Cairo's Military Is The Best Friend The U.S. Has Got
By Abdus Sattar Ghazali
06 July, 2013
Amid violent demonstrations orchestrated by Tamaroud group, Egypt’s pro-US army Wednesday deposed and arrested the elected President Mohammad Morsi. Adly Mansour, the head of the Supreme Constititonal Court, with which Morsi had repeated confrontations, was sworn in as interim president.
Not surprisingly, President Obama expressed concern about Morsi's ouster, but he avoided describing it as a coup, which would trigger automatic cuts in U.S. aid to a longtime ally. Obama did not call for Morsi to be returned to power. He did not openly condemn the Egyptian military. President Obama said: “…..we are deeply concerned by the decision of the Egyptian Armed Forces to remove President Morsi and suspend the Egyptian constitution. I now call on the Egyptian military to move quickly and responsibly full authority back to a democratically elected civilian government as soon as possible through an inclusive and transparent process…..”
However, Martin Indyk, the Director of the Foreign Policy Program at the Brookings Institution, was blunt. Writing in Foreign Policy magazine under the title "It's Time to Work With Egypt's Generals," he advocates that " in a turbulent time, Cairo's military is the best friend the U.S. has got."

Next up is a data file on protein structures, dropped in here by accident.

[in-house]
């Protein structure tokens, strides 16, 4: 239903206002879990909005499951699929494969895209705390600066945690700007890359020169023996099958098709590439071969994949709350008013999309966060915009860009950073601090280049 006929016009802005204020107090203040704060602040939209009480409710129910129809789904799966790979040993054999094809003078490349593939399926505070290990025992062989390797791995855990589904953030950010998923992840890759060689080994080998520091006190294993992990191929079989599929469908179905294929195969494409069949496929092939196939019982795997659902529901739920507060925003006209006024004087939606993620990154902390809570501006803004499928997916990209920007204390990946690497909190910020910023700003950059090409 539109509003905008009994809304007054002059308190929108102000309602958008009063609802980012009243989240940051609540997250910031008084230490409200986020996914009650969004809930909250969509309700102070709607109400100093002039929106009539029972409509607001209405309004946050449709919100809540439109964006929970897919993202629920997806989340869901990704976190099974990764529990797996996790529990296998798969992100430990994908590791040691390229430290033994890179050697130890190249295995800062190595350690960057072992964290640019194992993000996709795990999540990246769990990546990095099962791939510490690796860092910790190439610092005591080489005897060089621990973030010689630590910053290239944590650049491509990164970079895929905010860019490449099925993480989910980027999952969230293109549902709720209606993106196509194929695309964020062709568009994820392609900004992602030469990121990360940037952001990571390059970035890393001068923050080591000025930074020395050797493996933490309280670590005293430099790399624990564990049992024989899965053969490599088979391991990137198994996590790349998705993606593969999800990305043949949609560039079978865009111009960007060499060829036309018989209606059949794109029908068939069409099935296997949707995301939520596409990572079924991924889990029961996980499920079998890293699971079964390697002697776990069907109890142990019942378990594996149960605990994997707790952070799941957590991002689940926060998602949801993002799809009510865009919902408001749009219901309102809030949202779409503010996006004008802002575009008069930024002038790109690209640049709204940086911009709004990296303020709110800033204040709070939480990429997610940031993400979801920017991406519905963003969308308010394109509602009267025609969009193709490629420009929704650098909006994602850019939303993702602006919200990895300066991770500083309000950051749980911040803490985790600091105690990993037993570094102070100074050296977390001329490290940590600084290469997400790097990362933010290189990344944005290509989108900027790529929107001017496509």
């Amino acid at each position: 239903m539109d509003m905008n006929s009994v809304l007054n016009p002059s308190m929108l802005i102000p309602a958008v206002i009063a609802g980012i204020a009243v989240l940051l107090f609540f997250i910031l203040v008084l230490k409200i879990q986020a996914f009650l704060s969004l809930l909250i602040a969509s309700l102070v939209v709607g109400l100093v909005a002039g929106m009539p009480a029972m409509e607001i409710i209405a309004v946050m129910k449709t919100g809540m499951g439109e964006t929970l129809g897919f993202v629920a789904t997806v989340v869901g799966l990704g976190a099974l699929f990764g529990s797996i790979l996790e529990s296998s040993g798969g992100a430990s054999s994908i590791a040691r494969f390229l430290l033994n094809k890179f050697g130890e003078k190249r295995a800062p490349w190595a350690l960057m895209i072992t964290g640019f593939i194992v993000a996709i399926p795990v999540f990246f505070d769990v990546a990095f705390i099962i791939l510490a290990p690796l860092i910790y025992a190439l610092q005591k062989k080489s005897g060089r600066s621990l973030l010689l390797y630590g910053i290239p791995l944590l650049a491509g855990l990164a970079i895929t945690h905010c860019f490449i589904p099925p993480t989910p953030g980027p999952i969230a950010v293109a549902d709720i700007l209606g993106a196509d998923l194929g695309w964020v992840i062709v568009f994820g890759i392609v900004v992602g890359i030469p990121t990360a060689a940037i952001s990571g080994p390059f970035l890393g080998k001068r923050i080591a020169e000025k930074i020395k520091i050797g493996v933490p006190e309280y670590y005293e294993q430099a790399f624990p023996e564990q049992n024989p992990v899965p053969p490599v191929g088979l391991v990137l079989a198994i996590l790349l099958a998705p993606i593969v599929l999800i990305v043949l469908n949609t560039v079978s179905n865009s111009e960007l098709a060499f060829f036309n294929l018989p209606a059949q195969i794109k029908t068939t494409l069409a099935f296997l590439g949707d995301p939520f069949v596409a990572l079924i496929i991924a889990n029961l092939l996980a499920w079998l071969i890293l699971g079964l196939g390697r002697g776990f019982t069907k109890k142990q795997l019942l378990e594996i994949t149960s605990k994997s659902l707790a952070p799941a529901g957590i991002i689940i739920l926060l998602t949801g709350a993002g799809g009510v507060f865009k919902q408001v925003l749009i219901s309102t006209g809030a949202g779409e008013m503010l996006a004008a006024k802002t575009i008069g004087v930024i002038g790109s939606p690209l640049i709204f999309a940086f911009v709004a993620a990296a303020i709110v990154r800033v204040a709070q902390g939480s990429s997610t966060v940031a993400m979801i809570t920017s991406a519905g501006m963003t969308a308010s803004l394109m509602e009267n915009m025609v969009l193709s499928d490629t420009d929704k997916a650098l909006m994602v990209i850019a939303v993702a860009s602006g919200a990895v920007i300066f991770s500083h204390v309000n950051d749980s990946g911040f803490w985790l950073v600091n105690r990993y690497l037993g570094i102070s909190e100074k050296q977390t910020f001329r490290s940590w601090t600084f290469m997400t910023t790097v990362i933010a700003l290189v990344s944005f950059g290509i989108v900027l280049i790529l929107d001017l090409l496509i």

The Egyptian military is now the key actor in Cairo -- the one actor that the United States can still influence, he wrote adding: The U.S. military has strong ties, developed over decades of close cooperation, with its Egyptian counterparts. The Egyptian officers are heavily dependent on U.S. military assistance for their all-American equipped forces.
Indyk, best known as the framer of the U.S. policy of dual containment aimed at containing Iraq and Iran during the 1993-97 Iraq-Iran war, says the United States has vital interests (in Egypt) that need to be protected and promoted. "Egypt is the largest, militarily most powerful, culturally most influential, and geo-strategically most important country in the Arab world. Its peace treaty with Israel is the cornerstone of America's five-decade long effort to resolve the Arab-Israeli conflict and build a pro-Western coalition of moderate partners in a region in turmoil."
The Egyptian armed forces have been buttressed since 1979 by U.S. military aid, receiving about $1.3 billion annually since 1987. The money has gone to buy fighter jets, tanks, armored personnel carriers, helicopters and more. The aid, which will keep flowing as long as they maintain a peace treaty with Israel, has helped make the military a formidable force.
Egypt has the largest standing military in the Arab world, estimated at 450,000 troops. Most are conscripts and low-ranking officers who have little opportunity for advancement.
The armed forces stepped into the role of state rulers after they nudged Mubarak from power in 2011. They directly ruled over Egypt until Morsi was elected president, a period marked by authoritarianism and human rights abuses.
For six decades before the deposition of President Hosni Mubarak in 2011, military men ruled Egypt. For most of his nearly three decades in power, Mubarak, a former air force commander, largely let the military operate as it liked. But after 18 days of a mass uprising in 2011 against his rule Mubarak’s long-serving defense minister, Field Marshal Mohamed Hussein Tantawi, who had been known as “Mubarak’s poodle,” ousted and jailed him.